Firing: An Uncomfortable Responsibility of Leadership

This is an excerpt from Redefining Leadership: A Practitioner's Guide.


If we think back to our example of the ideal organization, we began that thought experiment by establishing two conditions: that the group shared a vision, and that the members of the group were generally good people who wanted to accomplish the shared goal. Creating and sharing the vision is the responsibility of leadership, so we are responsible for the first condition in our own organization. The second assumption, about the internal motivation of the members of the group, requires some additional consideration.


In general, people who are provided the circumstances to be productive are willing to do so. That is, when the conditions are right, human beings want to be seen as helpful, hardworking, collaborative, engaged, and positive. These are traits that most of us agree we would like to exemplify. For most people, it is often the fault of the environment — the vision and relationships within the organization — that cause negative behaviors to supplant positive ones. When we act as leaders upon the functions, we create an environment in which members of the group can act in more productive, group-focused ways.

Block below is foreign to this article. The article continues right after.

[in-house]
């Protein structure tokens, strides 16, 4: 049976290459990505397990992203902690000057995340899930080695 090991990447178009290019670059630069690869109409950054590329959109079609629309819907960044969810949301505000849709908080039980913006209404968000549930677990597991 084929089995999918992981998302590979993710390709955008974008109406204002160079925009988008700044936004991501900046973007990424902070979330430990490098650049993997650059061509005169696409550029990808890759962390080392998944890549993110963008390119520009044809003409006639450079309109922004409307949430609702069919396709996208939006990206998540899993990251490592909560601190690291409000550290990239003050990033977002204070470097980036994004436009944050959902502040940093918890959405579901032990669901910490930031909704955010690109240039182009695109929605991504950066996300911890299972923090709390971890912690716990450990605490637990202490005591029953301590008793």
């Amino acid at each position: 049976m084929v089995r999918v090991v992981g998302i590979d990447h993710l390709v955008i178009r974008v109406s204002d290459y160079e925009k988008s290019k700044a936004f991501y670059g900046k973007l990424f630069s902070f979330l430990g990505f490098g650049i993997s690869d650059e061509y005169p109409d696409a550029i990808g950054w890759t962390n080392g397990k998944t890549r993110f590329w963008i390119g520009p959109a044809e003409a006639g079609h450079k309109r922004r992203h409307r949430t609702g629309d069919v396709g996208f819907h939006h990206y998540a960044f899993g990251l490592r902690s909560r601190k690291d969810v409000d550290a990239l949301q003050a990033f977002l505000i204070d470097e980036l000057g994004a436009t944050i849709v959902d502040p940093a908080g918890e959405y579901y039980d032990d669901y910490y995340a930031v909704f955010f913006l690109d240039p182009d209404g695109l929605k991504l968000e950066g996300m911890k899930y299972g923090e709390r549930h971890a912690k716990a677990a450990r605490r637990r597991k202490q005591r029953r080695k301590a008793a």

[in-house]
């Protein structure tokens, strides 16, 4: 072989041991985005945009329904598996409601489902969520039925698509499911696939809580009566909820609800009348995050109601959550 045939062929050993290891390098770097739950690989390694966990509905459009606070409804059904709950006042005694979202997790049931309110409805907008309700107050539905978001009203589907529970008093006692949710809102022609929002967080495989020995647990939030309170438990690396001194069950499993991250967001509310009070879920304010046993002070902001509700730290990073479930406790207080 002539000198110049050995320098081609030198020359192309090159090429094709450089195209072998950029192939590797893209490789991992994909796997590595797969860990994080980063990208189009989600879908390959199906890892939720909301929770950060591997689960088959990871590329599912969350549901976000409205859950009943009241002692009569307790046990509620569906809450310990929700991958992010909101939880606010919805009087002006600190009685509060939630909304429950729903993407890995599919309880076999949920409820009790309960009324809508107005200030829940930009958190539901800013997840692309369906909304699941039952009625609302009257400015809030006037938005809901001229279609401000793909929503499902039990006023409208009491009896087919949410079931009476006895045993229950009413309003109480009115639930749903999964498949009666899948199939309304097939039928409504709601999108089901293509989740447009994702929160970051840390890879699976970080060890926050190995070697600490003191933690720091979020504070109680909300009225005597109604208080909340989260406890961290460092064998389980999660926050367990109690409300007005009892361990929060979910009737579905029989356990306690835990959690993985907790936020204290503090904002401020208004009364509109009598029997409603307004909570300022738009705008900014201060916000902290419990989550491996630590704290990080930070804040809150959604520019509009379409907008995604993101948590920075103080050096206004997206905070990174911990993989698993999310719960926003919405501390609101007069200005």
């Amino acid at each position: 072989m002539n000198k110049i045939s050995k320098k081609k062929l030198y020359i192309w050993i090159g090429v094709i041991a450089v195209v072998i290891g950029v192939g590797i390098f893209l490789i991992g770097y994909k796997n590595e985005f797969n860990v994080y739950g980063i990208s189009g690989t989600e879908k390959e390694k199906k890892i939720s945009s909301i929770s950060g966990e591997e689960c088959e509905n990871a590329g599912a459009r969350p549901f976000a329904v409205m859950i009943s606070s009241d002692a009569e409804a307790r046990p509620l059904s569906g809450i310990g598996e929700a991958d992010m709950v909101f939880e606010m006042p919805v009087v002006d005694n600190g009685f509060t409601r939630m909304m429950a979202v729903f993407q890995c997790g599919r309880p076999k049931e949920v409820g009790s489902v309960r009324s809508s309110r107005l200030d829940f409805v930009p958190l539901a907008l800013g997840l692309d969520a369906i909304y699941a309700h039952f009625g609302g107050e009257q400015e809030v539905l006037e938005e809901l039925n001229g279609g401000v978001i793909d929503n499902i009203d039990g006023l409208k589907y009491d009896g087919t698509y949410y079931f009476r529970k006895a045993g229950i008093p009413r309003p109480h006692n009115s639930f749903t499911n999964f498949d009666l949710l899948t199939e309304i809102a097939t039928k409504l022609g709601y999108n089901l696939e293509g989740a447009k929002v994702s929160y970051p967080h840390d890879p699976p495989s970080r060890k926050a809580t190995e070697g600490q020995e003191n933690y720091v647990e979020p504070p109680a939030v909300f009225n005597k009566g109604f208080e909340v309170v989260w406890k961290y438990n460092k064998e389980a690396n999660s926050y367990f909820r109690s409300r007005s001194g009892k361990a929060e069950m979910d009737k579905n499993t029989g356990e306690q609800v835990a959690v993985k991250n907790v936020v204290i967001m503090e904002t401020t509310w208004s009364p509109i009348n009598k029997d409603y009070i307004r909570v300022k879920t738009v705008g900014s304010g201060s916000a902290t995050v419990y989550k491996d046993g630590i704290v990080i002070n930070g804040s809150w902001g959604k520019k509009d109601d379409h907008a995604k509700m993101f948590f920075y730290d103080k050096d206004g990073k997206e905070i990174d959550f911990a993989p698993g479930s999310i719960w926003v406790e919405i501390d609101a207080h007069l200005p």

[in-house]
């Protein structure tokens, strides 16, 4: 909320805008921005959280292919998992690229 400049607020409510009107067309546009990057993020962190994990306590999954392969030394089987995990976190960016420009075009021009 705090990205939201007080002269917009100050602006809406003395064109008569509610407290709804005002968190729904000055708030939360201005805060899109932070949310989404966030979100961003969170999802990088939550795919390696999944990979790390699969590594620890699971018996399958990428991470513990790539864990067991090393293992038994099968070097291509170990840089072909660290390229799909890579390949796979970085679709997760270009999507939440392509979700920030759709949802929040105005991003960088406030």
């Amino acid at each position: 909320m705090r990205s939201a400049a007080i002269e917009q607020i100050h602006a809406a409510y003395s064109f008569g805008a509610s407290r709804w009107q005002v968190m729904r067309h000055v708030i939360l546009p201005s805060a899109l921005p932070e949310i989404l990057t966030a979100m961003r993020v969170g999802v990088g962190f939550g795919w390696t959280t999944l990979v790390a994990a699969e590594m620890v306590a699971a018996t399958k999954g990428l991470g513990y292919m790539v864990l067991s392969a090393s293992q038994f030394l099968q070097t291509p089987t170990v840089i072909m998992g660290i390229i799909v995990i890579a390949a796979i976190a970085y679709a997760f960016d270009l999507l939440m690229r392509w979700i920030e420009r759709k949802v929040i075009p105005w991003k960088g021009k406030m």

This belief is nearly always true. However, there are some significant exceptions, and part of our responsibility as leaders is to address them. Fortunately, we have a tool to do so: the performance management system, which may ultimately lead to a decision to separate a person from the group.

While we often feel connections to the individual members of the group, our ultimate responsibility as leaders is to the group or organization as a whole. If we build relationships that are consistent with the vision, then members of the group will be able to commit to shared success, will persevere through challenges, and will grow to reach excellence. Each member of the group chooses to do these things. While we can use “punishment” in the form of specific, legally compliant workplace incentives, we cannot — and, in truth, would not want to — force someone to perform any action.


Sometimes, however, a person chooses not to fit within the group. This may occur even though the environment — the vision and relationships of a group — provide all of the support that person needs. If a person is not willing to perform constructive, supportive behaviors when given every avenue to do so, then it is not reasonable for us to continue asking him or her to be a member of the group. If a person is not willing to develop the necessary capabilities to complete the tasks he or she is expected to perform, it is not logical of us to continue asking for a specific level of performance. Our judgment as leaders allows us to make a decision when we have reached the point where these failures are no longer because of functional factors and are now because of individual choice. Individual behavior is always a choice.